Energy

Indonesia carbon capture storage projects could need $500 mln, official says

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The logo of Exxon Mobil Corporation is shown on a monitor above the floor of the New York Stock Exchange in New York, December 30, 2015. REUTERS/Lucas Jackson

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JAKARTA, Nov 8 (Reuters) - Deployment of carbon capture storage (CCS) in Indonesia's oil fields in Cepu and Bojonegoro could cost the country about $500 million, a senior official at Indonesia's state oil firm Pertamina told Reuters on Tuesday.

Indonesia, the world's eighth-biggest carbon emitter, has brought forward its goal for net zero emissions to 2060 or sooner and is looking to CCS to help realise the goal.

Daniel Purba, Pertamina's senior vice president of corporate strategy, said the CCS facilities were likely to be installed in two Pertamina oil and gas fields, namely the Gundih field in Cepu and the Sukowati field in Bojonegoro, in Central and East Java respectively.

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The provisional estimate for investment needs is around $500 million, excluding operating costs, he said.

Pertamina would need to build a 4 km (2.49 miles) gas pipeline from Gundih to a reservoir where they would inject the carbon, and another 30 km gas pipeline from Sukowati, Purba added.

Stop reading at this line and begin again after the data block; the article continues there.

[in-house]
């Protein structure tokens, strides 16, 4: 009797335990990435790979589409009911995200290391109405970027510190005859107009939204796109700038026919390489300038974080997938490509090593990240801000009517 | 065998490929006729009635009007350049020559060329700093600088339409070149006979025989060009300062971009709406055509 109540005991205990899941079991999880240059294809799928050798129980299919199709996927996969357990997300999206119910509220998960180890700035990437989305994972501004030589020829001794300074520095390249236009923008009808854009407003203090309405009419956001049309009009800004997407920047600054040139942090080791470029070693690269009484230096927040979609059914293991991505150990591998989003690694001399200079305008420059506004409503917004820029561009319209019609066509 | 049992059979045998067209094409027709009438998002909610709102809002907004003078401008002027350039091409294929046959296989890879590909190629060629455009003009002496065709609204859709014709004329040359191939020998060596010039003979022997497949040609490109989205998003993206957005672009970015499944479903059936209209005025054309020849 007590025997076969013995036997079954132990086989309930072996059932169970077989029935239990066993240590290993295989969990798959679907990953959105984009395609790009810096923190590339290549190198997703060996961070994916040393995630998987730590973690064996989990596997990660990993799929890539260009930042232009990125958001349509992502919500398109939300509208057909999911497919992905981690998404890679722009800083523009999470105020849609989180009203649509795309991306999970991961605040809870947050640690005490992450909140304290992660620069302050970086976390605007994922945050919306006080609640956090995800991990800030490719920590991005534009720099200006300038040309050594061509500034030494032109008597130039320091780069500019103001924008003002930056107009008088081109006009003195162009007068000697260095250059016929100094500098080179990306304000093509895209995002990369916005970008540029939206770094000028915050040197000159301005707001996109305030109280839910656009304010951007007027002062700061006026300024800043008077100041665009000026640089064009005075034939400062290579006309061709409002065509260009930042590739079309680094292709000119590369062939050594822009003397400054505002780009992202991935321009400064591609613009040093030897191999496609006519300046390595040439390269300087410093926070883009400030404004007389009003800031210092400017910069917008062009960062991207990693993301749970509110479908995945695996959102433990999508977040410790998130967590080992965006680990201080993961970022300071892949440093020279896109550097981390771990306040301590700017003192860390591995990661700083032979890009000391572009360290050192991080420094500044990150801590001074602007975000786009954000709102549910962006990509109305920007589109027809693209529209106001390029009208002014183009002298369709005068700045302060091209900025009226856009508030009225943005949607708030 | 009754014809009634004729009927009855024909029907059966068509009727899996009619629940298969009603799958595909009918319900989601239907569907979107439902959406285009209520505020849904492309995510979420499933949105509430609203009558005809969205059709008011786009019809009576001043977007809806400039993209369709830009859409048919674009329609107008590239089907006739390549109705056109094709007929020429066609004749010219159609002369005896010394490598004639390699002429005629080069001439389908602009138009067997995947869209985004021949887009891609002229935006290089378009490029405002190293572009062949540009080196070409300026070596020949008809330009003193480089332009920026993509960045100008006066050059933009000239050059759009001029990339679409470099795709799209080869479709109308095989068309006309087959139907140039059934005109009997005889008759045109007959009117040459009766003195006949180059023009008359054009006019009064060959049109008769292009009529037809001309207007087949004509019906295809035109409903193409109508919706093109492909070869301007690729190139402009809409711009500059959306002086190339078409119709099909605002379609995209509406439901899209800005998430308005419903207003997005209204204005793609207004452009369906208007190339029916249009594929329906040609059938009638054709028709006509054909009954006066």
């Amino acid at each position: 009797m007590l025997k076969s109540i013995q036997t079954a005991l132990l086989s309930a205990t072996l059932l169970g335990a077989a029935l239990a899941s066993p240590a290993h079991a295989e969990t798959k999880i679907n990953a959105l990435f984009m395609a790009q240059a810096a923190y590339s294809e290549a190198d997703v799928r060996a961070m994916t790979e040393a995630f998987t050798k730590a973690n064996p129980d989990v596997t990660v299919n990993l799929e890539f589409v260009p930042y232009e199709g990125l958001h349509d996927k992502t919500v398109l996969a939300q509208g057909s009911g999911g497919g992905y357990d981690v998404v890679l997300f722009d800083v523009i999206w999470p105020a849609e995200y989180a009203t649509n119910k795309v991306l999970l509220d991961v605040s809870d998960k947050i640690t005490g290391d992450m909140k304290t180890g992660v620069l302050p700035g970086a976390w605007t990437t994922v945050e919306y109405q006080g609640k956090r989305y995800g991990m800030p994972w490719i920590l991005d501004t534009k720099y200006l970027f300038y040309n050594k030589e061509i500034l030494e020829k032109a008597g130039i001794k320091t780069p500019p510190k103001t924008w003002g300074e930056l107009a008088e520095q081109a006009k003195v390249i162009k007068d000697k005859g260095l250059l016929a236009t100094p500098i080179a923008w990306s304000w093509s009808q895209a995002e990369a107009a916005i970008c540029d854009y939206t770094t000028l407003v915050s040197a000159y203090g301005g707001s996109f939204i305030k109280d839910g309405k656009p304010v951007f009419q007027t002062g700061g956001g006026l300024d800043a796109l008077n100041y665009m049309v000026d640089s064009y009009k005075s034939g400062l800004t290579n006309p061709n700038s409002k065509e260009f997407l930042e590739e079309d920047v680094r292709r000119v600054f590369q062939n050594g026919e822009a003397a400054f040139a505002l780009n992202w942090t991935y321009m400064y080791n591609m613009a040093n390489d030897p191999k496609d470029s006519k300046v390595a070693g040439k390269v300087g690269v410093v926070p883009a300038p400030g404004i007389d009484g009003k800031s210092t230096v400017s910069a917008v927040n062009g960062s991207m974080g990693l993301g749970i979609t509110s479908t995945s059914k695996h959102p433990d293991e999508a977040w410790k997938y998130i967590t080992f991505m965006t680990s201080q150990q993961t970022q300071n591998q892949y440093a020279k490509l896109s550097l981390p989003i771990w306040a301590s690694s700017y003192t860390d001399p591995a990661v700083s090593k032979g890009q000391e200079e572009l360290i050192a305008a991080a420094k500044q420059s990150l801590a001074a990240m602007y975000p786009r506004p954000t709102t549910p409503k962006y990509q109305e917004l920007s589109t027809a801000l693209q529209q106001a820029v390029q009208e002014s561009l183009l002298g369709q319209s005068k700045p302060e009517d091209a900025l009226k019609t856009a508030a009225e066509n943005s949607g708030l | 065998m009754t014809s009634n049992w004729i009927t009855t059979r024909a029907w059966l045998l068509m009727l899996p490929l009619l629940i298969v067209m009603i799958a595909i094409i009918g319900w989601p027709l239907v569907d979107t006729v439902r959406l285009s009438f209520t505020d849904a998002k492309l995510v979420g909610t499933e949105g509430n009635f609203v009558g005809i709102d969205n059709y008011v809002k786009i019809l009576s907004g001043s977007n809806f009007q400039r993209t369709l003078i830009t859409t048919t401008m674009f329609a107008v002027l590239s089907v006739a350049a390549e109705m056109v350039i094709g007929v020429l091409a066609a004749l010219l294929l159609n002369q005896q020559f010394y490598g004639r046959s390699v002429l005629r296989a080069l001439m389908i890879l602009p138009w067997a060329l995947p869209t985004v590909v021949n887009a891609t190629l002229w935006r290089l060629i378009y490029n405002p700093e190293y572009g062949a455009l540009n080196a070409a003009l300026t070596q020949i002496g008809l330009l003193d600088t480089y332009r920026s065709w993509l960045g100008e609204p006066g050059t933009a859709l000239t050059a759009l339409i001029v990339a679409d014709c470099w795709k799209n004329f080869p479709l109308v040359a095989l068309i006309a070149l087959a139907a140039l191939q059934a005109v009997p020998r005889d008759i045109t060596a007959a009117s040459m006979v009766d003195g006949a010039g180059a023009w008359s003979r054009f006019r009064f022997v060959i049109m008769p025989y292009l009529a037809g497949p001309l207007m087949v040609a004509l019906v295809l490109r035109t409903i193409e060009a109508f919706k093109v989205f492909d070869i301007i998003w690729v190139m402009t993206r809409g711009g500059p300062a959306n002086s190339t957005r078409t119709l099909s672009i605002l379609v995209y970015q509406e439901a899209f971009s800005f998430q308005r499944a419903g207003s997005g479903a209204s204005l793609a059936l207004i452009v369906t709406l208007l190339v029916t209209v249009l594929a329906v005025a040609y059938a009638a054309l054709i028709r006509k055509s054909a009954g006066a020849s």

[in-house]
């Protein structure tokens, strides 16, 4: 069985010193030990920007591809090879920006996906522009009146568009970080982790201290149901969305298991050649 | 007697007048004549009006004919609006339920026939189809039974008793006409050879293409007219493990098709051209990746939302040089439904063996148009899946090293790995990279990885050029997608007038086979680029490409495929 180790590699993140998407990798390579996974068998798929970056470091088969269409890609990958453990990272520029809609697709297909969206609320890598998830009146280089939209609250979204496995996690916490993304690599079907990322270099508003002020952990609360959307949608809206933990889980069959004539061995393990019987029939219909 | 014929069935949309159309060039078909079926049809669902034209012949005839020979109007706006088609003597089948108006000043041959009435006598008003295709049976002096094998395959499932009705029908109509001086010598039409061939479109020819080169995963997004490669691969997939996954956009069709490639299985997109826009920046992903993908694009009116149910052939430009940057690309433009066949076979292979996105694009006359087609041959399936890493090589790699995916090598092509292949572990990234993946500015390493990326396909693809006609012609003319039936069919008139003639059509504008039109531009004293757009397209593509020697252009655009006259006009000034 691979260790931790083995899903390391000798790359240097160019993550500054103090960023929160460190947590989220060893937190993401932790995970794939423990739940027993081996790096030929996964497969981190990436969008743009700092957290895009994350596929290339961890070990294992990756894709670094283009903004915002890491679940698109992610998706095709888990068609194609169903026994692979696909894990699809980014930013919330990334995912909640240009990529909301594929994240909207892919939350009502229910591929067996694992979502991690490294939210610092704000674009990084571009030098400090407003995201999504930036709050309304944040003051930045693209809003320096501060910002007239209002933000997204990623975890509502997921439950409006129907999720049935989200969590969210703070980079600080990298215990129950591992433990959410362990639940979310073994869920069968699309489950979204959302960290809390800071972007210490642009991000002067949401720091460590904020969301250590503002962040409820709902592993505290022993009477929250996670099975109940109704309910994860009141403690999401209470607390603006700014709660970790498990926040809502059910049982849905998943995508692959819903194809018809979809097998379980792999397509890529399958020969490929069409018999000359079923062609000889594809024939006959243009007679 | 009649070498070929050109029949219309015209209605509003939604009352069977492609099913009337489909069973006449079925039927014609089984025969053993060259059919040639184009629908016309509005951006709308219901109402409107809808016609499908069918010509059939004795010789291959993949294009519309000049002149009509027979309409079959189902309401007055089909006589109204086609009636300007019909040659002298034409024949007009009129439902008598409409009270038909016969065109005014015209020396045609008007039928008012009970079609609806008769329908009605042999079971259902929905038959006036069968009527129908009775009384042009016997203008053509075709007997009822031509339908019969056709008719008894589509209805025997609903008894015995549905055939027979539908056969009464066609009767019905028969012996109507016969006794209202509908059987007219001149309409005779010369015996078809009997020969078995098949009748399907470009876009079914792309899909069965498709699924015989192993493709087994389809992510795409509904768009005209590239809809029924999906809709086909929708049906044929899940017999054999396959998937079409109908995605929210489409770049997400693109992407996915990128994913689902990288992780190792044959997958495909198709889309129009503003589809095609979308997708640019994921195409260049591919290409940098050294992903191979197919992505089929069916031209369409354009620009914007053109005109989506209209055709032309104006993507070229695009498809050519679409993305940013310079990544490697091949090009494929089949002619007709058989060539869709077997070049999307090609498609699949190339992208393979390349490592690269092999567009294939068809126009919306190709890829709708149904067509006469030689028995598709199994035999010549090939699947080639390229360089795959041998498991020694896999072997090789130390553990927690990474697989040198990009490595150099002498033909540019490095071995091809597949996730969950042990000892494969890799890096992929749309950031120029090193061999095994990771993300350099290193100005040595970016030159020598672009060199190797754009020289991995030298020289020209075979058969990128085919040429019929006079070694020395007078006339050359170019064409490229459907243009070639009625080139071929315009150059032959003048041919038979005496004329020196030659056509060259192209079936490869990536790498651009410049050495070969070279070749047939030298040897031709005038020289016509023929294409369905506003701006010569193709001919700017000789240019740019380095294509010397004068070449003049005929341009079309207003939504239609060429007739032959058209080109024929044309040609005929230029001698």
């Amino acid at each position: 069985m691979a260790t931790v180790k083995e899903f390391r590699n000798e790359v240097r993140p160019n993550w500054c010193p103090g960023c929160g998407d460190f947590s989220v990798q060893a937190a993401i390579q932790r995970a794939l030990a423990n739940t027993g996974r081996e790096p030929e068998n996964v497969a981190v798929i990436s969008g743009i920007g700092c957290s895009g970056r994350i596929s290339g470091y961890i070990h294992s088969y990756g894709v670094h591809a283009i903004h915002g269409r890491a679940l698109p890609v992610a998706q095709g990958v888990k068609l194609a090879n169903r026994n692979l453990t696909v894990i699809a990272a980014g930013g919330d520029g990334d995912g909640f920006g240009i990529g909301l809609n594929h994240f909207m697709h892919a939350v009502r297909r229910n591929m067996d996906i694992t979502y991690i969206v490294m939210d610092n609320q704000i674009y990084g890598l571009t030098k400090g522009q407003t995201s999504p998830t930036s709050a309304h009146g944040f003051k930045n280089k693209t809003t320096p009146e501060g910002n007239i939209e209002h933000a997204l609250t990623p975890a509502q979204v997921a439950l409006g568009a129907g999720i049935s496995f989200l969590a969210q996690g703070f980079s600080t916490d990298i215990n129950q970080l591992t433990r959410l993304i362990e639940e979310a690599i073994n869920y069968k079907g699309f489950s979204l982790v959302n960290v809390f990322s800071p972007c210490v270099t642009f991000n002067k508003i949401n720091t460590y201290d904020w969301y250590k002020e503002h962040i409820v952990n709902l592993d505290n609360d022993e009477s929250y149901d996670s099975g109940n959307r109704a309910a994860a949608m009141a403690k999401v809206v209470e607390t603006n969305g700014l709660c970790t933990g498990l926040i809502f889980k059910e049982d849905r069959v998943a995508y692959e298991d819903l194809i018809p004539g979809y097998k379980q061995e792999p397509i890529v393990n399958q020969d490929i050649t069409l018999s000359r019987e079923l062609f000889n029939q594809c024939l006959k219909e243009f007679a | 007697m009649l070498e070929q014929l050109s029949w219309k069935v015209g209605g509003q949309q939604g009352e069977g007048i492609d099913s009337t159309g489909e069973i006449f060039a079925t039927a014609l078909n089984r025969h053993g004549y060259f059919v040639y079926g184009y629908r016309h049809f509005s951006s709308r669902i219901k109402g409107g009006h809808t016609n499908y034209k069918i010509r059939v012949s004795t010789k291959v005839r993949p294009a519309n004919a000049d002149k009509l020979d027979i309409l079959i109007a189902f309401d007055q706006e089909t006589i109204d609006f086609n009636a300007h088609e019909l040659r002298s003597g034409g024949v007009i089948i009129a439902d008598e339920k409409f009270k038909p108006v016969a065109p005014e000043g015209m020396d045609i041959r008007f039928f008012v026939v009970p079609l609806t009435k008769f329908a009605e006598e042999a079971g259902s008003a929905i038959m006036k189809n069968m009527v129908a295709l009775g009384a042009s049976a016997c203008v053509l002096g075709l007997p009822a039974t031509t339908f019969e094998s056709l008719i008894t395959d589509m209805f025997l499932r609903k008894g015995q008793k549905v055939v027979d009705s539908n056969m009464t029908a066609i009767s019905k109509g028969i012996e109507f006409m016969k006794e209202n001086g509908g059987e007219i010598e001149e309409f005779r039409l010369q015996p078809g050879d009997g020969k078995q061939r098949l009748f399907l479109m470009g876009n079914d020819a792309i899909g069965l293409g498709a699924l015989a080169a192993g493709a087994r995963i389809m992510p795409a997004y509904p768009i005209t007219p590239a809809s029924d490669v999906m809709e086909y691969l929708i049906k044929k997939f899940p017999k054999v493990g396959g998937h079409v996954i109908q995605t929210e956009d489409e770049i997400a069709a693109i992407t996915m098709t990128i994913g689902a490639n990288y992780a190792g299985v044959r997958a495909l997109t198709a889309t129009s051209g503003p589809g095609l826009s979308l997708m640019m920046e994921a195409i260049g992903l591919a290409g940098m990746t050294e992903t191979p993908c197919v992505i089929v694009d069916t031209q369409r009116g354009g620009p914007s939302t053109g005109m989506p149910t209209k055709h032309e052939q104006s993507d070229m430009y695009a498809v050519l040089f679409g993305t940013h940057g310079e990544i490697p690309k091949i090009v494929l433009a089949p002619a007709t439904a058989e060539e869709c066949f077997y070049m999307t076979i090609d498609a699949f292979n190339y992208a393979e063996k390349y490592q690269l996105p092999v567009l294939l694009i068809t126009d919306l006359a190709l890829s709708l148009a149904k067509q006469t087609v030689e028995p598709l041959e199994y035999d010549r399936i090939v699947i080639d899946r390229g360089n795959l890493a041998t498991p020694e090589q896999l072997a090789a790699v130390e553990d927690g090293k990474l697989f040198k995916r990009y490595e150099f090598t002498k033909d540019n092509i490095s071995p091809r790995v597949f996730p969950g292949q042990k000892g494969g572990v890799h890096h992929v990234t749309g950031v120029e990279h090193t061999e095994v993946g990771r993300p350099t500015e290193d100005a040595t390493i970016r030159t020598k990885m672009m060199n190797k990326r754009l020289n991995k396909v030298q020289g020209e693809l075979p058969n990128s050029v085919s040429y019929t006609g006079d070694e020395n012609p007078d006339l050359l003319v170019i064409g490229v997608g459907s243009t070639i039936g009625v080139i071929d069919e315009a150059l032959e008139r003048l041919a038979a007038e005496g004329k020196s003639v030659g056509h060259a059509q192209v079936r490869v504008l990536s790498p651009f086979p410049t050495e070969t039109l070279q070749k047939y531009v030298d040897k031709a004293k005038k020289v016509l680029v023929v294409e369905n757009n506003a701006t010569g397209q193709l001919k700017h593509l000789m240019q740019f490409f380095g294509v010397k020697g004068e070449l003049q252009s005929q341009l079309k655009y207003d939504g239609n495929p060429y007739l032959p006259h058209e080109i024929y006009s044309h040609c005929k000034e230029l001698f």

This comes a week after Pertamina and American energy giant Exxon Mobil (XOM.N) signed a memorandum of understanding (MoU) during the COP26 summit last week to look at ways of using CCS in Southeast Asia's largest country. read more

"Both projects are still in the study phase. .. It started before the MoU signing with Exxon," Purba said.

A spokesperson for Exxonmobil did not immediately respond to a request for comment.

CCS traps emissions and buries them underground but is not yet at the commercialisation stage.

CCS advocates see the technology as essential to help meet net zero emission goals and key to unlocking large-scale economic hydrogen production. Critics, however, say CCS will extend the life of dirty fossil fuels.

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Reporting by Bernadette Christina Munthe; Writing by Fathin Ungku; Editing by Martin Petty and Andrei Khalip

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